Tuesday, August 9, 2016
Picked up a set of four flicks gathered under the title Classic Horror from a local shop the other day and have thoroughly enjoyed them all, each in its own way.
Terror of the Tongs starring Christopher Lee is the reason I dropped a few dollars to begin with for this set. Though the reviews of this movie are generally tepid, I still had a hankering to see what Lee did with an Oriental menace clearly in the Fu Manchu tradition. He didn't disappoint, though he's not on screen all that much, he does chew the scenery in dandy fashion when he does. The story is a rather hoary one admittedly, though with some real surprises. A sturdy and forthright sea captain finds himself pitted against the local criminal outfit, the Dragon Tong. Their murderous ways strike close to him and he seeks vengeance and goe about it in the most ham-fisted way possible. But there are some neat ruckuses along the path he chooses as he pits his good guy power against the murderous hatchet men of the Tong.
Five is a post-apocalyptic tale, according to some sources the first post-nuclear movie fable ever. It's a cheapie for sure, filmed largely at the house of the writer and director Arch Obloer. The actors are largely unknowns and the film has that spare quality many such low-budget efforts have, though there is a grace to certain scenes many of these films do not aspire to. It's largely the story of five people who gather together (eventually) at house in the mountains after the bombs have dropped. They each have their own tale of survival though we mostly follow the saga of the sole woman who it turns out is pregnant. One of the male survivors is black and race does become an issue in the story. One of the notable features of the movie is that the house was apparently designed by Frank Loyd Wright and it's a handsome ediface for sure.
Vincent Price is outstanding (per usual) in The Mad Magician. The story is straightforward enough. Price is a master builder of great illusions who seeks the limelight for himself but is forestalled by his partner who demands he remain a faceless technician. They also shared the same woman as wife and that tension results in a flurry of murders, each carried out with aplomb and style and ferocious energy. Lots of fun characters, especially a married couple who dabble in solving murder mysteries and a pretty assistant make this one a totally watchable bit of fluff. My favorite moment is when Price loses track of one of his decapitated heads and has to chase across the town to locate it before it falls quite literally into the hands of the police. Humor like this gives the movie a grisly quality that is quite effective.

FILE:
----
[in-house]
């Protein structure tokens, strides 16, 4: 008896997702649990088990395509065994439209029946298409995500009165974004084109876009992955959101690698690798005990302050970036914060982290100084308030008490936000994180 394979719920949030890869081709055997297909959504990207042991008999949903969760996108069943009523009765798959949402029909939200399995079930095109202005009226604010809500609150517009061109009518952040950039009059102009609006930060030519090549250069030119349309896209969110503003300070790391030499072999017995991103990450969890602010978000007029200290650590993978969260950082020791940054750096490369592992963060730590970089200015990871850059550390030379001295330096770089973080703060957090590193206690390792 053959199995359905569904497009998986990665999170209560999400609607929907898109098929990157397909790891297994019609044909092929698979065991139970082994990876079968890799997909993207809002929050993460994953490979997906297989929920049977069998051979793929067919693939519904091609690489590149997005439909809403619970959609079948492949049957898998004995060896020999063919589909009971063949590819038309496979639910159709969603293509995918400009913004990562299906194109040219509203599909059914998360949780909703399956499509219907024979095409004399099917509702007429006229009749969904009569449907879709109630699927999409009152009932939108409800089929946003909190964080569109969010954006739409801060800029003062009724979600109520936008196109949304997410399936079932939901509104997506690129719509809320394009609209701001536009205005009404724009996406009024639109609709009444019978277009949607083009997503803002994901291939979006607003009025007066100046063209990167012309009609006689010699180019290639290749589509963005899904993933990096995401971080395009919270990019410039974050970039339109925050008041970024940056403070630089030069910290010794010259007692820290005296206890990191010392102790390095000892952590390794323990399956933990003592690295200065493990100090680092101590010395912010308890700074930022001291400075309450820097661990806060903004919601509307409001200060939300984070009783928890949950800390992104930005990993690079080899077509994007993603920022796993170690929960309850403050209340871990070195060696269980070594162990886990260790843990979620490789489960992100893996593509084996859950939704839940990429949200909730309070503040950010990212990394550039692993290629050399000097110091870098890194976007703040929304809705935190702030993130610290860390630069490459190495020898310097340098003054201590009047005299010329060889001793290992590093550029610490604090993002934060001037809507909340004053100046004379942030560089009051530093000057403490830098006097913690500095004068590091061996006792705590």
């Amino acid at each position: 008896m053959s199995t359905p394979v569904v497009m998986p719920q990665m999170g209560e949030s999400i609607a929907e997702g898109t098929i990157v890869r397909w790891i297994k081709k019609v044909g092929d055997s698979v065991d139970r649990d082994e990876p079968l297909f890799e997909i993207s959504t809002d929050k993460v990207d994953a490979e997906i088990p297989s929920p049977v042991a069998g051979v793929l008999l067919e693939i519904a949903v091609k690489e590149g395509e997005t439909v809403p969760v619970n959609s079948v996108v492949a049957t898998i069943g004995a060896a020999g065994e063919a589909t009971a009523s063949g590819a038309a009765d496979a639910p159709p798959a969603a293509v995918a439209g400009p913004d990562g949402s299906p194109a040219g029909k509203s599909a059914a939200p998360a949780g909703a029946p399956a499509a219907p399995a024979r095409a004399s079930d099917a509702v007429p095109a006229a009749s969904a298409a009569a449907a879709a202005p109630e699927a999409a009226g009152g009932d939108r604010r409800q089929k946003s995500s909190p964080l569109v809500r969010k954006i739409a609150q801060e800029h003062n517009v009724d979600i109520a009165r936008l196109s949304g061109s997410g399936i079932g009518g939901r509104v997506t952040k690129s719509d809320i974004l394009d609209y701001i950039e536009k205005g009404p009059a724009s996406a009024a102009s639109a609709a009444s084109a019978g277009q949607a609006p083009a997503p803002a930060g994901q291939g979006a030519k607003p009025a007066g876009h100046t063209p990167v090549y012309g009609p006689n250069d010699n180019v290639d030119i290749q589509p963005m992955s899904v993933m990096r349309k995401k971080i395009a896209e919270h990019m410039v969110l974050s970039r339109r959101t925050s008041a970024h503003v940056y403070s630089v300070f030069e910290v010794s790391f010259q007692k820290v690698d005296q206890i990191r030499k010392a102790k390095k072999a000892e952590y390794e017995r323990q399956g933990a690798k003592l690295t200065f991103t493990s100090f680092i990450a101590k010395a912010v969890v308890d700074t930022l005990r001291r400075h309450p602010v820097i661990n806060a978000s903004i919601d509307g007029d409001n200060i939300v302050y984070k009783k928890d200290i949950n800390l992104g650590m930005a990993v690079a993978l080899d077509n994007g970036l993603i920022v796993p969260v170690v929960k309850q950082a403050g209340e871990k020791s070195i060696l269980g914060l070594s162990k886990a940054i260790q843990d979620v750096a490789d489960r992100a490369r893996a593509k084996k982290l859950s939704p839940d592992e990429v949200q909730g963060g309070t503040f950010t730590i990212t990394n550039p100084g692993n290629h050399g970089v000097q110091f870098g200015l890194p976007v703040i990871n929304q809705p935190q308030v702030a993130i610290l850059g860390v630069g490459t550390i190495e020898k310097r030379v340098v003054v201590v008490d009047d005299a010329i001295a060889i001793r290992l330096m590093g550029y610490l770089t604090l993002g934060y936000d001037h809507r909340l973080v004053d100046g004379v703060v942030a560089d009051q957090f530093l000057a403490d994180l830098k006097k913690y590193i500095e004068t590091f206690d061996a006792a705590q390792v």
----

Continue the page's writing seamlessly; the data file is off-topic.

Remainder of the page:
And finally we have The Man Who Turned to Stone. I expected little of this story of a girls reform school haunted by a mysterious killer, but it turns out there was much more to it thanks to a completely competent cast filled with the likes of Victor Jory. It turns out the killer works for a deadly cabal who run the joint and use the hapless girls as guinea pigs in experiments which have gone on longer that anyone can suspect at first. A well-meaning young woman seeks to investigate the mysterious deaths and is helped by the local young and handsome doctor. The two conduct an investigation that's filled with blunders, but of course we all know justice will eventually win out. This one has some really rather creepy scenes in it and the back story is quite rich.
All in all, a completely solid set of four movies which one might be inclined to overlook. They are worth the time and money (small money really) for any fan of horror. Highly recommended.